Topics as well as guests will hold the spotlight when Les enters the late-night sweepstakes. A variety of moods will prevail: leading proponents of opposing views will come face to face; excerpts from Broadway and off-Broadway shows; comedy acts and other light entertainment; and taped interviews with prominent personalities. Tonight's guests include heavyweight boxing champ Cassius Clay.

Well, we all know how this turned out; the main mood prompted by the program depends on whom who ask. "Despair," if you talk to the ABC executives looking at the ratings, "Anger" if you listen to the viewers who complain about Crane's brash personality and the controversial issues. At that, I suspect the network still would have preferred "Anger" to the "Apathy" that most potential viewers felt. The best way to describe ABC's experiment? "Yawn."

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Look - there's even a soundtrack album!
And then there's one of the highlights of the week - ABC's Thursday night documentary Sophia Loren in Rome. "Miss Loren shows us her apartment and the square it overlooks, the Piazza del Compidoglio, designed by Michelangelo. We move on to the Appian Way, still lined with ancient ruins but now dotted with exclusive villas, one of which belongs to [movie star Marcello] Mastroianni. He chats about Rome and describes its best known boulevard, the Via Veneto." The score for the program is by Academy Award winner John Barry.

This is one of a series of travelogues which ABC did in the mid-60s; others included Elizabeth Taylor in London and Inger Stevens in Sweden. I don't know how good the program is, but with Sophia Loren, Marcello Mastroianni, and Rome, does it really matter?

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It's been a while since we've taken a look at TV Guide advertising, so why don't we finish up with some of these visuals? I find it quite interesting that ABC is already using the "Wide World of Entertainment" tagline for its prime-time schedules, long before it was used as a title for the network's late-night block of programming in 1973.

90 Bristol Court was an attempt by NBC to construct three separate sitcoms - Karen, Harris Against the World, and Tom, Dick and Mary - within a common setting, the apartment complex 90 Bristol Court, where all the principals lived. Despite the opportunity for crossover, the only thing the three shows shared (aside from the address) was cast member Guy Raymond, who portrayed Cliff Murdoch, the complex's handyman. Of the three, Karen was the only series to survive the entire season. As Wikipedia points out, when the address is spelled out as Ninety Bristol Court, the initials form those of the network, NBC. No other series (or network) can make that claim.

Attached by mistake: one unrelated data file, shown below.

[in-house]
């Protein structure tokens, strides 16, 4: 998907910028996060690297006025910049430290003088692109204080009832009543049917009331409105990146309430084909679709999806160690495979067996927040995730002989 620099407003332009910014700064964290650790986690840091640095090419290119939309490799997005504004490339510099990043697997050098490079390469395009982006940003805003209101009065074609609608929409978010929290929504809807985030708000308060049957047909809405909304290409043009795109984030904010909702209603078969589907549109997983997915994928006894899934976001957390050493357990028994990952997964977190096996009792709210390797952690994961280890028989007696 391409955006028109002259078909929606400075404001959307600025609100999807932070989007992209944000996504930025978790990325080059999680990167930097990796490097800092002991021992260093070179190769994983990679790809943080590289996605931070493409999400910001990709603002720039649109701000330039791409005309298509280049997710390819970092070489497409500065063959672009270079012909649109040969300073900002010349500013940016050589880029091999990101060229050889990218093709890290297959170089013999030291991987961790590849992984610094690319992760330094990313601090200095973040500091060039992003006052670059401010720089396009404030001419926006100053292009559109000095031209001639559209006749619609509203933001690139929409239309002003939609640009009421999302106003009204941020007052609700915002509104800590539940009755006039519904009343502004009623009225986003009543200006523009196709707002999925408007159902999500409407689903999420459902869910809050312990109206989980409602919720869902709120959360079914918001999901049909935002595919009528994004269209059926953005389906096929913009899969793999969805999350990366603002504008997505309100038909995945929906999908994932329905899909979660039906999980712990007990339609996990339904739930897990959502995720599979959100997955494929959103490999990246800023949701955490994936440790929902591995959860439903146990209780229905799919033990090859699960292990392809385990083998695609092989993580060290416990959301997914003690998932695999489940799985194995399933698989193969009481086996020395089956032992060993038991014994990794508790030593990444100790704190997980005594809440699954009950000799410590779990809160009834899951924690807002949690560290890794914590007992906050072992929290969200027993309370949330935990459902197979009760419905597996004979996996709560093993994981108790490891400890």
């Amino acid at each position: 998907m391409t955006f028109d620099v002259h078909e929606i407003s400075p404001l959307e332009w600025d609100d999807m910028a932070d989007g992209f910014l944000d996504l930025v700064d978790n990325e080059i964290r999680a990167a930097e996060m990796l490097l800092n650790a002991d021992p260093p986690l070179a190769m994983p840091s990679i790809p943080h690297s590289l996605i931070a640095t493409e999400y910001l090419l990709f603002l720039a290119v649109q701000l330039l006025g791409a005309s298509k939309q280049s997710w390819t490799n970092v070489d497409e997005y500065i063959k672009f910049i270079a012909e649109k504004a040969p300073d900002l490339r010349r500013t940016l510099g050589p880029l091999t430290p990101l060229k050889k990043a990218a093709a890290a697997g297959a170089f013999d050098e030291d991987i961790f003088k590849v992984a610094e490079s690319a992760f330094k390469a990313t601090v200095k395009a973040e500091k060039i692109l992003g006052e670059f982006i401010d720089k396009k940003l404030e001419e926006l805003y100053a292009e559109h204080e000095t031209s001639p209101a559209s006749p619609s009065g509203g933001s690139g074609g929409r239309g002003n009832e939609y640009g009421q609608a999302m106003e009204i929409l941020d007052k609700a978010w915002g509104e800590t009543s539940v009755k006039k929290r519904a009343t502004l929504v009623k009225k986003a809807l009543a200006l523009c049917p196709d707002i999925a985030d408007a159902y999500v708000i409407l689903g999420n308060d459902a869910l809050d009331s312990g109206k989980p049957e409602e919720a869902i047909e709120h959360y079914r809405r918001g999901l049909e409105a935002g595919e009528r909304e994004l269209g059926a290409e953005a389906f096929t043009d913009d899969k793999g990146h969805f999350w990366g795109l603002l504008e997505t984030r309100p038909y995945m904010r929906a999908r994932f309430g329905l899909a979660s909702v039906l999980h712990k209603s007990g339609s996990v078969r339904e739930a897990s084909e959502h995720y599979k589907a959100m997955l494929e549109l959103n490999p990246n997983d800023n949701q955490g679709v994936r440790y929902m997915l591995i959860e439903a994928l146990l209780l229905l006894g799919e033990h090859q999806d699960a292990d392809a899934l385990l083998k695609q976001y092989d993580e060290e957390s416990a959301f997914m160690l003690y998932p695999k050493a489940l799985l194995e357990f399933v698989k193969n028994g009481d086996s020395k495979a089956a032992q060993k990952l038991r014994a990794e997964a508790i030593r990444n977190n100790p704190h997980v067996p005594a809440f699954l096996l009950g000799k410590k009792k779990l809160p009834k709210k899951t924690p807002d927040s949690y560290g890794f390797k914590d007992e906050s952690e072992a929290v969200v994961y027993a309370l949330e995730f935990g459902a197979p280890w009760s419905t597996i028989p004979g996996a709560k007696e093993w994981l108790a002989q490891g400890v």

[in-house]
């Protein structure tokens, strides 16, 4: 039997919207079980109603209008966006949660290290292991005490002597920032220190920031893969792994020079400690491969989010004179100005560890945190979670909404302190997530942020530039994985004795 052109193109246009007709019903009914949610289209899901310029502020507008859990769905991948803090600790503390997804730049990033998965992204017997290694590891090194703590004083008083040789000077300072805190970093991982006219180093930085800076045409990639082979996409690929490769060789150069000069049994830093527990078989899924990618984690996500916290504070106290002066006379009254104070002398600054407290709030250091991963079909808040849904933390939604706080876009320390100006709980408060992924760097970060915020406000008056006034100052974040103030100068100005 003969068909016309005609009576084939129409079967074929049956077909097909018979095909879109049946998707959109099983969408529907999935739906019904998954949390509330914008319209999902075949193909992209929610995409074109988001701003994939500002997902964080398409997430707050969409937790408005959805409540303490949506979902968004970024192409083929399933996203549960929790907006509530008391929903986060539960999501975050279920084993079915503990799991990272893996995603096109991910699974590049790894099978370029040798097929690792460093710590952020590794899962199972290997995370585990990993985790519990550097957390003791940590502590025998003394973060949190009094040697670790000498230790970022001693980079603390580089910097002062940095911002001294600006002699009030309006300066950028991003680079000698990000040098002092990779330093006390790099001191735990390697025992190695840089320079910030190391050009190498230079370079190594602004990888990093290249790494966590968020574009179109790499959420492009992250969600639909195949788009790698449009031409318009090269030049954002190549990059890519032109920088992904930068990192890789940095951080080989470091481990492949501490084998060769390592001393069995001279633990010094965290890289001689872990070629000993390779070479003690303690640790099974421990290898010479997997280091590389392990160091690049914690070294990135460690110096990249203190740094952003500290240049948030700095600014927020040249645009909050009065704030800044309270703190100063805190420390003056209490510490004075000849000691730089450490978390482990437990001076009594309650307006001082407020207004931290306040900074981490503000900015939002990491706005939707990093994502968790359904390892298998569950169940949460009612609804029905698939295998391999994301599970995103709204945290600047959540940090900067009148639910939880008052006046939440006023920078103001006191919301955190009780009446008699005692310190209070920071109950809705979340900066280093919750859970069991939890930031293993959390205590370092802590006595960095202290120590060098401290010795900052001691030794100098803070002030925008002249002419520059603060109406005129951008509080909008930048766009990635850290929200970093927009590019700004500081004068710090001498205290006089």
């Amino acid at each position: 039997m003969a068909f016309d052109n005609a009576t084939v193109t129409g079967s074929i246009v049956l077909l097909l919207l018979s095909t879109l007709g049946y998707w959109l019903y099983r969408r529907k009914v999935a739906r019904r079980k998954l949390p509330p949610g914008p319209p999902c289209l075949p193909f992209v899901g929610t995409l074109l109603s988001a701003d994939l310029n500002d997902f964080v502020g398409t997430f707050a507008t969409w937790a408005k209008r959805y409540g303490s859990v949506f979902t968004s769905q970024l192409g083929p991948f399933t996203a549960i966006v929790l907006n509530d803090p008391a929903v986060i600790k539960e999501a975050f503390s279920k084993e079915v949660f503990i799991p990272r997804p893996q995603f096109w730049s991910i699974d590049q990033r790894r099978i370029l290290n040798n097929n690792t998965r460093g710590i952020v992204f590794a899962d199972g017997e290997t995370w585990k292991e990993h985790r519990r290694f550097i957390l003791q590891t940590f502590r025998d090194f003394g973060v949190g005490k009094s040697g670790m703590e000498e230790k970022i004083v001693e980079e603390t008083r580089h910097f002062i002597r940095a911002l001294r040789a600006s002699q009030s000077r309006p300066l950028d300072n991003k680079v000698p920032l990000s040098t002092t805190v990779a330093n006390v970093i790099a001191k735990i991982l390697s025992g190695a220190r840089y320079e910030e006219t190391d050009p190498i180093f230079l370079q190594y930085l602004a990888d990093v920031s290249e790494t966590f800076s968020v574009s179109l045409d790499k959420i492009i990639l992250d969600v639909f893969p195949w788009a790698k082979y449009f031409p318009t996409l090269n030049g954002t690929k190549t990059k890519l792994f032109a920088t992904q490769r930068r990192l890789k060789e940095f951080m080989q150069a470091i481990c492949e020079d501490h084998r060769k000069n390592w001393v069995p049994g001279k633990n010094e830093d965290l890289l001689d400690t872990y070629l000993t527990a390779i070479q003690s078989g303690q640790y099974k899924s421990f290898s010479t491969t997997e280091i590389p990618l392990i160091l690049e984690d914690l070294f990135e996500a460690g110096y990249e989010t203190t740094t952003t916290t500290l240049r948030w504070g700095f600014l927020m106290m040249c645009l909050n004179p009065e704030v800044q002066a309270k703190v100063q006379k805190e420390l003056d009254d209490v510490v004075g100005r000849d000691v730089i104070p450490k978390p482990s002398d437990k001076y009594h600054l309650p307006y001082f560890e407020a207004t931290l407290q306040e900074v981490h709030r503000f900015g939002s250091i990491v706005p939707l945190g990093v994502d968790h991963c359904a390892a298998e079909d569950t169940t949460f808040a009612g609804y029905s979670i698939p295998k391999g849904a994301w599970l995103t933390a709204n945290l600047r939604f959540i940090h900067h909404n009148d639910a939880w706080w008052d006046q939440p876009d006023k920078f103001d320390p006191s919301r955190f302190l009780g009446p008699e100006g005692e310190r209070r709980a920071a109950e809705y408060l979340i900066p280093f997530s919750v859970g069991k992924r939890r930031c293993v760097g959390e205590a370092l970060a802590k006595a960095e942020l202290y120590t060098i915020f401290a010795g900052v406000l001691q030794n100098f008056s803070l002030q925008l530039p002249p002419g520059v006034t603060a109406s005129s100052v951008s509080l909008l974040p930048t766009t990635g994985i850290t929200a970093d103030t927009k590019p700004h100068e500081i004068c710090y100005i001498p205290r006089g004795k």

Football, of course, is big in Texas. It behooves KXII, an affiliate of both ABC and CBS, to let its viewers know it has all the bases covered: college on Saturday, pro on Sunday.

I always enjoy these ads for local programs. Donna's Notebook, hosted by Donna Colburn, ran on KAUZ through the early '70s. I don't suppose there's anything special about it; in the feature-driven world of today's local news, you can probably get these kinds of tips just about anywhere, and yet these were a staple of almost every local station back in the day. There's something quite charming about them.

Finally, an advertisement for the aforementioned Profiles in Courage. It's one of the few series I can think of (The Twilight Zone is another) where the emphasis isn't on the series itself, nor the actors, but the man responsible for the concept of the series. And tonight's episode isn't even from the book!

I was originally going to say that tonight's story wasn't even one that John Kennedy wrote, but then, apparently you could say that about all of the profiles in courage, couldn't you? TV  

1 comment:

  1. One of the few men not thrilled to be that close to a Bond Girl....